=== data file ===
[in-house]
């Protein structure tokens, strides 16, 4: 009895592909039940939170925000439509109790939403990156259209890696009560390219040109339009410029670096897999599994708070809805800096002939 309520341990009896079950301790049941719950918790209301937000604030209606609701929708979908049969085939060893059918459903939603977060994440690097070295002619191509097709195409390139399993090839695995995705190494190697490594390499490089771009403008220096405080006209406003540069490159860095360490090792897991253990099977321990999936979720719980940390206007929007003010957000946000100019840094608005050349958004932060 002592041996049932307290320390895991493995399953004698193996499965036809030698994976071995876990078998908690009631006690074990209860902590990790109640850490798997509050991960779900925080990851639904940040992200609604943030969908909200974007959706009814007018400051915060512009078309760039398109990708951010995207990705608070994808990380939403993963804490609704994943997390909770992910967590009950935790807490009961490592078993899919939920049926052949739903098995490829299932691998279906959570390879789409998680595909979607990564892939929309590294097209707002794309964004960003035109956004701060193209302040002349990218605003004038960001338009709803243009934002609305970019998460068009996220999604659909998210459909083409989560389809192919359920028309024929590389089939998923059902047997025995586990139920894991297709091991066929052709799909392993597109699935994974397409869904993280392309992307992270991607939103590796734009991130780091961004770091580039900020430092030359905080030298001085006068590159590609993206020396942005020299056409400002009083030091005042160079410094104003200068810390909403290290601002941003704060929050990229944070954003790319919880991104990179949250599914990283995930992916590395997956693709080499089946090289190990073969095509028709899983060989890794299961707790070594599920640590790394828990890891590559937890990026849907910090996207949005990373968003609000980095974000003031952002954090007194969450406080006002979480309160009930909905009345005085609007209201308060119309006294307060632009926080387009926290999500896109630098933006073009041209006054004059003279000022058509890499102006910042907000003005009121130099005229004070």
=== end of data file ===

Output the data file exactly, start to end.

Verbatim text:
[in-house]
């Protein structure tokens, strides 16, 4: 009895592909039940939170925000439509109790939403990156259209890696009560390219040109339009410029670096897999599994708070809805800096002939 309520341990009896079950301790049941719950918790209301937000604030209606609701929708979908049969085939060893059918459903939603977060994440690097070295002619191509097709195409390139399993090839695995995705190494190697490594390499490089771009403008220096405080006209406003540069490159860095360490090792897991253990099977321990999936979720719980940390206007929007003010957000946000100019840094608005050349958004932060 002592041996049932307290320390895991493995399953004698193996499965036809030698994976071995876990078998908690009631006690074990209860902590990790109640850490798997509050991960779900925080990851639904940040992200609604943030969908909200974007959706009814007018400051915060512009078309760039398109990708951010995207990705608070994808990380939403993963804490609704994943997390909770992910967590009950935790807490009961490592078993899919939920049926052949739903098995490829299932691998279906959570390879789409998680595909979607990564892939929309590294097209707002794309964004960003035109956004701060193209302040002349990218605003004038960001338009709803243009934002609305970019998460068009996220999604659909998210459909083409989560389809192919359920028309024929590389089939998923059902047997025995586990139920894991297709091991066929052709799909392993597109699935994974397409869904993280392309992307992270991607939103590796734009991130780091961004770091580039900020430092030359905080030298001085006068590159590609993206020396942005020299056409400002009083030091005042160079410094104003200068810390909403290290601002941003704060929050990229944070954003790319919880991104990179949250599914990283995930992916590395997956693709080499089946090289190990073969095509028709899983060989890794299961707790070594599920640590790394828990890891590559937890990026849907910090996207949005990373968003609000980095974000003031952002954090007194969450406080006002979480309160009930909905009345005085609007209201308060119309006294307060632009926080387009926290999500896109630098933006073009041209006054004059003279000022058509890499102006910042907000003005009121130099005229004070």